An ongoing legal dispute between a Lake Minnetonka homeowner and the City of Orono has once again been reignited.
Jay Nygard thought his fight against City Hall was over when the Minnesota Court of Appeals issued a strongly worded decision last month ruling construction of a wind turbine adjacent to his lakeshore home was a permitted land use and that the City of Orono erred in blocking its placement. So Nygard was stunned when a letter recently arrived from the city demanding he dismantle the turbine’s concrete footing and immediately cease all construction activity.
“At this point, all they are doing is costing everyone more money—especially the tax payers of Orono,” Nygard said. “I’m really not sure what they’re trying to do. It seems to me like they are ignoring the Appeals Court’s ruling and are harassing my family.”
The city’s latest demand that Nygard remove the concrete footing for his turbine is based on what Orono Mayor Lili McMillan says are failures to meet certain performance standards within the city’s zoning code—including insufficient distance between the turbine and nearby structures.
“In order to reconsider the permit, the city asked the Nygards to provide additional information that would be helpful in reviewing the application,” Mayor McMillan said. “The Nygards refused to submit the pertinent information, therefore the city had no choice but to deny the application based on the prior application information and existing documentation.”
Mayor McMillan, who was re-elected earlier this month after running unopposed for another term, went on to add that the wind generator is not listed as an allowed structure or considered a use “customarily incidental to the residence within this zoning district.”
But Nygard claims the State Appeals Court’s ruling clearly classifies his wind turbine as an accessory use similar to clotheslines, basketball hoops and flagpoles. No application process is required for residents installing these items, therefore Nygard contends no application is necessary for his turbine and the city’s request to provide schematics is void.
“I’m putting it up; there’s no question,” Nygard said. “I won the lawsuit. They lost. Two years ago we had different opinions, and it turns out I was right. We have to get beyond this and move on.”
Nygard claims the legal fight with city hall has cost him $50,000 and resulted in a two-year loss of business development. He promises to build the turbine 10 feet taller than originally planned—maxing out the city’s 30-foot height requirement for lakeshore structures—and to do so in the next few weeks.
Nygard first approached the Orono City Council in 2010 with plans to construct a vertical-axis wind turbine on his Lake Minnetonka shoreline property. Citing violation of city code, it took the city council just two days to unanimously deny his application. Months of complicated legal actions ensued, culminating last month with the decision issued by the State Appeals Court.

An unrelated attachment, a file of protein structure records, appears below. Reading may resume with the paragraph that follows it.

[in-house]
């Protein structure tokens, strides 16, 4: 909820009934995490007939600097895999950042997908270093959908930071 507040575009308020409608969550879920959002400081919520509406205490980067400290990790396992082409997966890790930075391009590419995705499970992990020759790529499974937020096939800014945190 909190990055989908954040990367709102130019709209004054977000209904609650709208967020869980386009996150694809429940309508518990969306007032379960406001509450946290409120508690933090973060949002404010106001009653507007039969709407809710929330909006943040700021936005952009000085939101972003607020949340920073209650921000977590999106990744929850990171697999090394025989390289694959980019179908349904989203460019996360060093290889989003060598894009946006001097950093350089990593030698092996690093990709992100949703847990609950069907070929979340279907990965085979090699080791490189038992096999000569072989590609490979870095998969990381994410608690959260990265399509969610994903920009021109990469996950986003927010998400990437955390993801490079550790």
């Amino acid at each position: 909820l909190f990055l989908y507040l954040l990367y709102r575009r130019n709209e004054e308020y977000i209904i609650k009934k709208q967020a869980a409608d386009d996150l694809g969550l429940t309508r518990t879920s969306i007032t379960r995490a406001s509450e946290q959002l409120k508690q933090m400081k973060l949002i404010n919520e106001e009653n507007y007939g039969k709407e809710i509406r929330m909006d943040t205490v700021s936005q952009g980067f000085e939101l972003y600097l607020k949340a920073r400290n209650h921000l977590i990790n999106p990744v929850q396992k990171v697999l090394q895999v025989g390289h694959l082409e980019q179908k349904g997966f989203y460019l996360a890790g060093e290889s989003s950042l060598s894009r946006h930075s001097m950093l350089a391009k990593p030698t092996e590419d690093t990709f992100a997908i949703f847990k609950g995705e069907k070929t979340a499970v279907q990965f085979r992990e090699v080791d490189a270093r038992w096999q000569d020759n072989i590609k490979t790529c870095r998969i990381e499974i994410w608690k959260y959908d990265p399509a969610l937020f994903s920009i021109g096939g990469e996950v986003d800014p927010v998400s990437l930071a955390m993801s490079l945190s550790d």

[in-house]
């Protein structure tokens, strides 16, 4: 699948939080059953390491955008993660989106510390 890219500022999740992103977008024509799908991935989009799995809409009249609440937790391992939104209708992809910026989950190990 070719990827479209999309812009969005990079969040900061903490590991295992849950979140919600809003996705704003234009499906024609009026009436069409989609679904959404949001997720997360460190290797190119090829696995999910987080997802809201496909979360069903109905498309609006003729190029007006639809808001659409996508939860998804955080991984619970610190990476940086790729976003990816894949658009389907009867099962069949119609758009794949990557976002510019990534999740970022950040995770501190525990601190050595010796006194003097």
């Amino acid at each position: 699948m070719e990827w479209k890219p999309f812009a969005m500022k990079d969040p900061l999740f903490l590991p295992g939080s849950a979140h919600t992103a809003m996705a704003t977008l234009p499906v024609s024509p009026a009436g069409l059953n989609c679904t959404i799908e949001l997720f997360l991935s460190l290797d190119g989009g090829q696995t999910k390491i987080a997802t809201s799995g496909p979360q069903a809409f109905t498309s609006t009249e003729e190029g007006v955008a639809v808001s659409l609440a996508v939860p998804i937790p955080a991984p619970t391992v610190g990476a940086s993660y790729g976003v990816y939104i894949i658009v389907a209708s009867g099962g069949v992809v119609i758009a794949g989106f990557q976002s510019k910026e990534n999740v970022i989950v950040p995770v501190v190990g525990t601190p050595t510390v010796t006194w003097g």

“We conclude that the city’s stated reason for denying the Nygards’ permit application is erroneous in light of the language of the zoning ordinance and the city’s concession that it allows other accessory uses in the Nygards’ zoning district even though they may not be specifically mentioned in the zoning ordinance,” the court wrote in its opinion.
In what he says is not an unrelated incident, Nygard was cited for trespassing last week by the Orono Police Department while he was removing his dock. The incident has further fanned flames of discontent between the longtime Lake Minnetonka resident and Orono city leaders.
“I was stacking parts where I’ve been stacking parts for 15 years, and the first thing the neighbor did was call the cops,” Nygard said. “The officer was very rude, in my face yelling at me saying I was being aggressive. It’s the first Orono police officer I’ve run into that has been rude and disrespectful like that.”
The police department says the citation Nygard was issued was voided and he’s being formally charged. So it’s an arrest.
“If you want to be technical—a citation is an arrest,” the department told Patch.
Nygard says he intends to fight the citation and is confident in his case’s merit—stressing, however, that it all connected to the wind turbine and corresponding court battle.
“The guy next door who got me the trespassing ticket is good friends with the city council member who lives across the street, and [someone] who calls me the ‘nutcase neighbor,’” Nygard said.
Nygard calls himself an entrepreneur and currently has ownership interests in several businesses. The turbine causing so much legal drama locally is made by a company which Nygard has an agreement with to manufacture in the U.S.—an opportunity he says he’ll capitalize on in the near future.
“Now that I’m able to, I’m going to manufacture these here in Minnesota,” Nygard said. “I’ve had this opportunity on the table for a year and a half, and we’ve been trying to get a hold of (Governor) Dayton to tell him that. Im not saying I need all this government money, but it would be nice to have some sort of government support to get us off the ground—to help get things going and show how these things work.”
Nygard added that the opportunity to capitalize on a clean energy business is both real and local, stressing his motivation revolves around changing the way energy is viewed.
“It’s what everyone has been talking about for the last 10 or 12 years about what we need to do,” Nygard said. “Everything right now is in the hands of the big companies. The only way people are going to control their future is to do things like I’m doing—some solar, some wind, making your house energy efficient and do other improvements to reduce your costs and protect your future.”